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Authors: Christopher McCrudden and Stuart G. Gross. Publication: The European Journal of International Law Vol. 17 no.1 © EJIL 2006.

Abstract: This article examines efforts to create binding international rules regulating public procurement and considers, in particular, the failure to reach a WTO agreement on transparency in government procurement. The particular focus of the discussion is the approach taken by Malaysia to these international procurement rules and to the negotiation of an agreement on transparency. Rules governing public procurement directly implicate fundamental arrangements of authority amongst and between different parts of government, its citizens and non-citizens. At the same time, the rules touch upon areas that are particularly sensitive for some developing countries. Many governments use preferences in public procurement to accomplish important redistributive and developmental goals. Malaysia has long used significant preferences in public procurement to further sensitive developmental policies targeted at improving the economic strength of native Malays. Malaysia also has political and legal arrangements substantially at odds with fundamental elements of proposed global public procurement rules. Malaysia has, therefore, been forceful in resisting being bound by international public procurement rules, and has played an important role in defeating the proposed agreement on transparency. We suggest that our case study has implications beyond procurement. The development of international public procurement rules appears to be guided by many of the same values that guide the broader effort to create a global administrative law. This case study, therefore, has implications for the broader exploration of these efforts to develop a global administrative law, in particular the relationship between such efforts and the interests of developing countries.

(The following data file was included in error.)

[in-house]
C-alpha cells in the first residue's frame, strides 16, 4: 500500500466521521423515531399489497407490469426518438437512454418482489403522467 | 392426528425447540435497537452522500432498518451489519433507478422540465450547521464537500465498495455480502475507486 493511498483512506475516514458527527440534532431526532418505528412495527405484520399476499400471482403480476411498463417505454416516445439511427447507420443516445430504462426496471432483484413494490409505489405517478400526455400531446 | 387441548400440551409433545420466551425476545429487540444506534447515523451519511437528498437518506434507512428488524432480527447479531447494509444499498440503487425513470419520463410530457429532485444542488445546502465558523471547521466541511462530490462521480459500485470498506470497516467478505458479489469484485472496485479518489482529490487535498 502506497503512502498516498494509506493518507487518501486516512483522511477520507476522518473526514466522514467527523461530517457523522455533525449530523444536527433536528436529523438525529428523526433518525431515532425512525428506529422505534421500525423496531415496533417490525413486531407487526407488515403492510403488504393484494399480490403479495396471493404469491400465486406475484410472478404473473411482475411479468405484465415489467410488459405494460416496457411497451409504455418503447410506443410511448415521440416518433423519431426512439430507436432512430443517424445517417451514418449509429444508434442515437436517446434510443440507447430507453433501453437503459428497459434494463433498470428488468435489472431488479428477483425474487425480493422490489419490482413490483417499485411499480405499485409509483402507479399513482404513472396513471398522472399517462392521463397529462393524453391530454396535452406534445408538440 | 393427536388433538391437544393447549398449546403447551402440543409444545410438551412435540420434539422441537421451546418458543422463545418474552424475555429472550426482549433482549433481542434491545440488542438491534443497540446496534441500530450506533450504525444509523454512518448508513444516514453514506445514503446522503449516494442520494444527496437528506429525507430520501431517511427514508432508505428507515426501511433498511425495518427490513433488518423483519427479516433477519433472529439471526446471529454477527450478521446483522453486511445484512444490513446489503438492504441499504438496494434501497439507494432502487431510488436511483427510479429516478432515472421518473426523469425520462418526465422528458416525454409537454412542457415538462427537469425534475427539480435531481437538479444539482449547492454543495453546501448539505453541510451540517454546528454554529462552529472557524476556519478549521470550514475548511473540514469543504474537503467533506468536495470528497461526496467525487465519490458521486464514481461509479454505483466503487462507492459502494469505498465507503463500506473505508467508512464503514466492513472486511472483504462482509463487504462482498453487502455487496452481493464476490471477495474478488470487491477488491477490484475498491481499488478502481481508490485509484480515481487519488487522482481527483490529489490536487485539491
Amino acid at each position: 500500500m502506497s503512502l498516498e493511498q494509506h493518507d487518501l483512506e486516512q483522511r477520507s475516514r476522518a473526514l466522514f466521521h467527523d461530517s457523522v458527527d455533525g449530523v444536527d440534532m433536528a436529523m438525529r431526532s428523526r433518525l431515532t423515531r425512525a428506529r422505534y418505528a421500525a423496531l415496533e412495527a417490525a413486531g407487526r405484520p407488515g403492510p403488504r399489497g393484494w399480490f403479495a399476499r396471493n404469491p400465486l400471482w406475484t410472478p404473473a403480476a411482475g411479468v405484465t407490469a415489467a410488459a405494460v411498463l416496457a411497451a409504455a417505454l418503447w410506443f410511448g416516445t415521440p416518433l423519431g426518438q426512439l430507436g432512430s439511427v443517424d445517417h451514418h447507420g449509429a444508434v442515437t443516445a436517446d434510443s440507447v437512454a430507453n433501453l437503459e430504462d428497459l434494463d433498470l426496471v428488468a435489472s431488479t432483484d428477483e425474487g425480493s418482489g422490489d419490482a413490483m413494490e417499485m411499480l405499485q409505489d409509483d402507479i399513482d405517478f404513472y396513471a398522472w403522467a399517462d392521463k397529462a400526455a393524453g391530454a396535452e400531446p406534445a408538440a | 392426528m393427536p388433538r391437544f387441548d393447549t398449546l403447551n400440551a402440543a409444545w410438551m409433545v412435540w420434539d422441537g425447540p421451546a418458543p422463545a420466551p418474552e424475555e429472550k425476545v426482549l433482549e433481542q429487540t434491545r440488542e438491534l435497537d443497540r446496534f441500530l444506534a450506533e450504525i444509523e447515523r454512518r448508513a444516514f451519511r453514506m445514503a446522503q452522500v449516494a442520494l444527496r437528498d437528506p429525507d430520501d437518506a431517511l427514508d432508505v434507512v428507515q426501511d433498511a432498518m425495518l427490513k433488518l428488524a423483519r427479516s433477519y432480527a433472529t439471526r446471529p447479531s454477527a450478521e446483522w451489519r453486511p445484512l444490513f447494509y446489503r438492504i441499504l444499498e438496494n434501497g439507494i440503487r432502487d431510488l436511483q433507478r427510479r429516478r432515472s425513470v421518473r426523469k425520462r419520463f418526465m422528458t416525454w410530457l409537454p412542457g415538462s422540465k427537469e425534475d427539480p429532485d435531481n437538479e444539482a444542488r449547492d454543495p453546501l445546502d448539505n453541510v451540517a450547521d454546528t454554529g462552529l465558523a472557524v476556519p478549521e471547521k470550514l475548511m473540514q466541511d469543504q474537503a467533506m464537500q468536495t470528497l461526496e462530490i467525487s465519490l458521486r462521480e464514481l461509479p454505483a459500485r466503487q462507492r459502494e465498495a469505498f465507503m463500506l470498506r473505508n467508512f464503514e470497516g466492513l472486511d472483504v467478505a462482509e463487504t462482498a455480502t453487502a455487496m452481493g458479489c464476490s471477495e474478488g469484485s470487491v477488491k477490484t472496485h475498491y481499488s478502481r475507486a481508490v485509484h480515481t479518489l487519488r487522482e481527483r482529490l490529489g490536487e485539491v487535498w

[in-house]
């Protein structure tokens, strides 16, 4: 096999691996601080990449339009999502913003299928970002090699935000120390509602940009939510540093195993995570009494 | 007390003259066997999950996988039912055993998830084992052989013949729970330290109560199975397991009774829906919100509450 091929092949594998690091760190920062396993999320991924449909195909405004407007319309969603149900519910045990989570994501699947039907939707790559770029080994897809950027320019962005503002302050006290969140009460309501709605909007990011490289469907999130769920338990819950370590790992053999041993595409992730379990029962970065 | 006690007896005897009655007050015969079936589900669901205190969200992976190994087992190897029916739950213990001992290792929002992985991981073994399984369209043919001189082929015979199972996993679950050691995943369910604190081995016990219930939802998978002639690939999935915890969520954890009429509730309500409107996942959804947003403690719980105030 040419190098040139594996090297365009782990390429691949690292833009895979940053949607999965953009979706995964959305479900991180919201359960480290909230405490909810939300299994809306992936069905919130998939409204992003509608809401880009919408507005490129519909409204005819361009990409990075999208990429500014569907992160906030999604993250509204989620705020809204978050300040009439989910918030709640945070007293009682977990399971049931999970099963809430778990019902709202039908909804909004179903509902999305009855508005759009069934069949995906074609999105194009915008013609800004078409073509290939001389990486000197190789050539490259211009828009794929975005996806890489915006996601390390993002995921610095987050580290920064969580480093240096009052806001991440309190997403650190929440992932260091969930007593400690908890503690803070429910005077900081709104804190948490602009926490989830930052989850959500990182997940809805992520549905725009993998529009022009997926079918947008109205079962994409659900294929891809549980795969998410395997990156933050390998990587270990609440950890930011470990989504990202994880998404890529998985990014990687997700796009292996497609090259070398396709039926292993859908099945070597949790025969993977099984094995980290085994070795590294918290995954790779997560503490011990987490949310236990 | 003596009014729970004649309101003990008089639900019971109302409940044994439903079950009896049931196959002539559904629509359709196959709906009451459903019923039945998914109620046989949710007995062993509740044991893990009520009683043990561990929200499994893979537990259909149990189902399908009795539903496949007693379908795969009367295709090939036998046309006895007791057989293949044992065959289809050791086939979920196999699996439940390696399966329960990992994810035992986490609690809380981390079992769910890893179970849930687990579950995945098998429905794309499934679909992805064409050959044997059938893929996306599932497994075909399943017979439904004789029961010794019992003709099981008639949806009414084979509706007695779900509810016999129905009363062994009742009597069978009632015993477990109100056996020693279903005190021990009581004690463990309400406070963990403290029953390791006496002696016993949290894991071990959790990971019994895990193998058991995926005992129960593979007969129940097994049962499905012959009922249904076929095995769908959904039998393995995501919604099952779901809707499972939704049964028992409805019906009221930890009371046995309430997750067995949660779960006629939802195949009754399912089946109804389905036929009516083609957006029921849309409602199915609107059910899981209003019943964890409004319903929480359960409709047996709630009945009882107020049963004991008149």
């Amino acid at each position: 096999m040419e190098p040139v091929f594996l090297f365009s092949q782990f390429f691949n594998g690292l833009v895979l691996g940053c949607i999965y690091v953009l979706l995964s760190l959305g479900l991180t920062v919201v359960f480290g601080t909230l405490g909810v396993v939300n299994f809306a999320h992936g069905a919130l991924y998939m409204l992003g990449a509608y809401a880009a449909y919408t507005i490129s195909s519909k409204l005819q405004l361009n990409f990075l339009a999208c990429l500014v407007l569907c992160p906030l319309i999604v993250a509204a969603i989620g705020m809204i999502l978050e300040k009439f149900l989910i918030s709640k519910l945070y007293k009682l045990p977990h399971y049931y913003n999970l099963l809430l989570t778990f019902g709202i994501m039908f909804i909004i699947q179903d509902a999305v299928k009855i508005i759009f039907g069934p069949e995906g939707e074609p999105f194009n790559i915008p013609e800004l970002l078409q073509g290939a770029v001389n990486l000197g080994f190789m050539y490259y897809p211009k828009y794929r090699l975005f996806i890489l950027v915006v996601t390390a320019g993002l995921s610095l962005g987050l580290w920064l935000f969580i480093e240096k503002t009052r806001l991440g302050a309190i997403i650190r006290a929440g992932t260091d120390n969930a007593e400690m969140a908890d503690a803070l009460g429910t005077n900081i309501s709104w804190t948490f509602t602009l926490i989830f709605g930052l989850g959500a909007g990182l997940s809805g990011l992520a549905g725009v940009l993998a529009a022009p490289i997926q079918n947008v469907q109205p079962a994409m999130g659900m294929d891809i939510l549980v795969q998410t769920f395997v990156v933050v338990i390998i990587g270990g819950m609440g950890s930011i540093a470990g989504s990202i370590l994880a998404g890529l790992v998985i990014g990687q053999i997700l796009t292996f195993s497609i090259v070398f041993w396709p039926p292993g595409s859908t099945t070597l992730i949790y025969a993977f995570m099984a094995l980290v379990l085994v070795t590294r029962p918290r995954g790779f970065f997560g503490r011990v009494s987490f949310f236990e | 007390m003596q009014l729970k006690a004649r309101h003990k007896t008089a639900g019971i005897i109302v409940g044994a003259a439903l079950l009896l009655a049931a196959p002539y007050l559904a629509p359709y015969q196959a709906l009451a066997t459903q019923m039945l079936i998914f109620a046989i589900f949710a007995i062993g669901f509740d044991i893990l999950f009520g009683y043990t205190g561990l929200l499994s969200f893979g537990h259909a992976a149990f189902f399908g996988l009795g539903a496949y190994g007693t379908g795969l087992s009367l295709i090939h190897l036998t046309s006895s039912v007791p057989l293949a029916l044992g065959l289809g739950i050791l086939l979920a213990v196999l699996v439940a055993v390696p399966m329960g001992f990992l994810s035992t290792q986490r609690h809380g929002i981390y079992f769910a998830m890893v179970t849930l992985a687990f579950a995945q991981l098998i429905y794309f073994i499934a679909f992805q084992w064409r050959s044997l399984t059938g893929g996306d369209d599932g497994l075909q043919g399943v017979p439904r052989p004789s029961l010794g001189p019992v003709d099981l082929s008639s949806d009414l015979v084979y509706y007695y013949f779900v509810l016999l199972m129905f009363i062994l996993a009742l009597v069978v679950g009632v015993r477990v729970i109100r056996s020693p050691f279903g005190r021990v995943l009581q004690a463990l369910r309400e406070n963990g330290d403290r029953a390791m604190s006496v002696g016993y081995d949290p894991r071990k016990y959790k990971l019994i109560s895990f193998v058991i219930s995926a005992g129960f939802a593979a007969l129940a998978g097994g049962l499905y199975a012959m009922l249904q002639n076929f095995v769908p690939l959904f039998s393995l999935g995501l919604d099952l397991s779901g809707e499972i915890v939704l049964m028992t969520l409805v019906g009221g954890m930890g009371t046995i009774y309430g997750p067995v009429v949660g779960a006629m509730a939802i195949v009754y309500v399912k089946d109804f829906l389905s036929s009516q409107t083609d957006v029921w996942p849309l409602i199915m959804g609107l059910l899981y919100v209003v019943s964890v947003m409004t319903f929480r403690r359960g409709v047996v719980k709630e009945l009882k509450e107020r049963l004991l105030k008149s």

A 52-page report on Political Economy under the Alliance (1957-69), Economic Adjustment and State Intervention: NEP (1970-81), NEP: Problems and Tensions, Mahathir's Policies, Reforms, and Vision (1981-83), The Political Economy of Adjustment (1985-66) and Consolidation after the Crises: Vision 2020.

A pattern appears in Malaysian governance - this means that any solution adopted by the state to enhance its power will remain long after the crisis is over. When overdone, these solutions create their own crisis. Author: Ooi, Kee Beng.  Publication: Opinion Asia, 12 Oct 2007.

Author: Lopez, Gregore Pio.  Publication: MIERScan, 16 July 2007. 

Abstract: 2020 is 13 years away. If Malaysia is serious about achieving Wawasan 2020, farreaching political and economic reforms are necessary.

Seminar on "Local Government in Malaysia: The Search for New Directions" organtzed by Centre for Malaysian Chinese Studies in collaboration with lnstitute of China Studies University of Malaya on 22 May 2008. Speaker: Phane Siew Nooi.
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